June 26, 1956: Clifford Brown Died in a Car Accident

0 Posted by - June 26, 2017 - LATEST POSTS

June 26, 1956: Clifford Brown died in a car accident, he was only 25 years old.

Immediately following a performance at a Philadelphia record store, Brown and Richie Powell embarked on a drive to Chicago for their next appearance. Powell’s wife Nancy was at the wheel so that Clifford and Richie could sleep. While driving at night in the rain on the Pennsylvania Turnpike, west of Bedford, she lost control of the car and it went off the road. All three were killed in the resulting crash.

Brown is buried in Mt. Zion Cemetery, in Wilmington, Delaware.

Clifford Brown aka “Brownie,” was an influential and acclaimed jazz trumpeter. When he died, he left behind only 4 years’ worth of recordings. Nonetheless, he had a considerable influence on later jazz trumpet players, including Donald Byrd, Lee Morgan, Booker Little, Freddie Hubbard, Woody Shaw, Valery Ponomarev, Wallace Roney, and many others. He was also a composer of note: two of his compositions, “Joy Spring” and “Daahoud”, have become jazz standards.

He won the Down Beat critics’ poll for the “New Star of the Year” in 1954; he was inducted into the Down Beat “Jazz Hall of Fame” in 1972 in the critics’ poll.

LEGACY:
?Benny Golson, who had done a stint in Lionel Hampton’s band with Brown, wrote “I Remember Clifford” to honour his memory. The piece became a jazz standard, as musicians paid tribute by recording their own interpretations of it.

?Helen Merrill, who recorded with Brown in 1954 (Helen Merrill, EmArcy), recorded a tribute album in 1995 entitled Brownie: Homage to Clifford Brown. The album features solos and ensemble work by trumpeters Lew Soloff, Tom Harrell, Wallace Roney, and Roy Hargrove.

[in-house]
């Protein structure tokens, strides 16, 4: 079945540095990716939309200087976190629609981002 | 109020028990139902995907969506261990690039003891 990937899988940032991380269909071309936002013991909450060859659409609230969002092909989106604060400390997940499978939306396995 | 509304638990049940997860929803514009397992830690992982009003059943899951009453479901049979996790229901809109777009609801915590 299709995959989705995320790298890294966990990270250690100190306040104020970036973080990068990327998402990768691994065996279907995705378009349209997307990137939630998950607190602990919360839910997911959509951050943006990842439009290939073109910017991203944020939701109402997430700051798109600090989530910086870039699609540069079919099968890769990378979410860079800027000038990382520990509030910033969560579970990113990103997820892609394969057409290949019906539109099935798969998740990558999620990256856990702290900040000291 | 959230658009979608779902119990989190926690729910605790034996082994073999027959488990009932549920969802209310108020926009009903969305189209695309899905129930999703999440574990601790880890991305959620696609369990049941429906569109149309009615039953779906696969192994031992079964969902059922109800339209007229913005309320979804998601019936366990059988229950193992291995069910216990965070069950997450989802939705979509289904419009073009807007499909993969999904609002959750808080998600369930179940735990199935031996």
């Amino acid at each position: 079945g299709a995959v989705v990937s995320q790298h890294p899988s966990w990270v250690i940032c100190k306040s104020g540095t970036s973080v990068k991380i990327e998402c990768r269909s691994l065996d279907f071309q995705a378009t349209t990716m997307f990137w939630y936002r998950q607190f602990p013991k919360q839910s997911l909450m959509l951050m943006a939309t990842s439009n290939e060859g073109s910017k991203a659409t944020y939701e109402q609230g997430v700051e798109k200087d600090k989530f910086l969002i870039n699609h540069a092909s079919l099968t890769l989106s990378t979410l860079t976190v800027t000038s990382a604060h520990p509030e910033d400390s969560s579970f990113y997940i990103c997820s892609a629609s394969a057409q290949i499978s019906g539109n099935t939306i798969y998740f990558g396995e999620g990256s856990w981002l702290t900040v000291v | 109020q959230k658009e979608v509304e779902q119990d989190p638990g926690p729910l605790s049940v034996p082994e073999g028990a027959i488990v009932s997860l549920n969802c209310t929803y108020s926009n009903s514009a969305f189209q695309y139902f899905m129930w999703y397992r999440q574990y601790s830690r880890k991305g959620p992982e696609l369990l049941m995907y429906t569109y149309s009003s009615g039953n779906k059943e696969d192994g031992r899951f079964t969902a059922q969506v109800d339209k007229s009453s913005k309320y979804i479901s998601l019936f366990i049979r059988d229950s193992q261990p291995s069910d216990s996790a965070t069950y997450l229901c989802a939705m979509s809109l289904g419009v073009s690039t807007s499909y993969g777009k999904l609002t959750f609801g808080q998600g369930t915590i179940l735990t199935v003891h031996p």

?Arturo Sandoval’s entire second album after fleeing from his native Cuba, entitled I Remember Clifford, was likewise a tribute to Brown.

?Each year Wilmington, Delaware hosts the Clifford Brown Jazz Festival.

?Brownie Speaks, a video documentary, is the culmination of years of research by Wilmington-born jazz pianist Don Glanden, research that has included interviews with Brown’s friends, family, contemporaries, and admirers. Glanden’s son Brad edited these interviews, along with archival materials and newly shot video footage. The documentary premiered in 2008 at the “Brownie Speaks” Clifford Brown Symposium hosted by The University of the Arts. The three-day symposium featured performances from close friends and bandmates of Brown such as Benny Golson and Lou Donaldson and other prominent artists inspired by Brown, including Marcus Belgrave, Terence Blanchard, and John Fedchock.

Finish Reading The Originally Post on
Daily Black History Facts

No comments

Leave a reply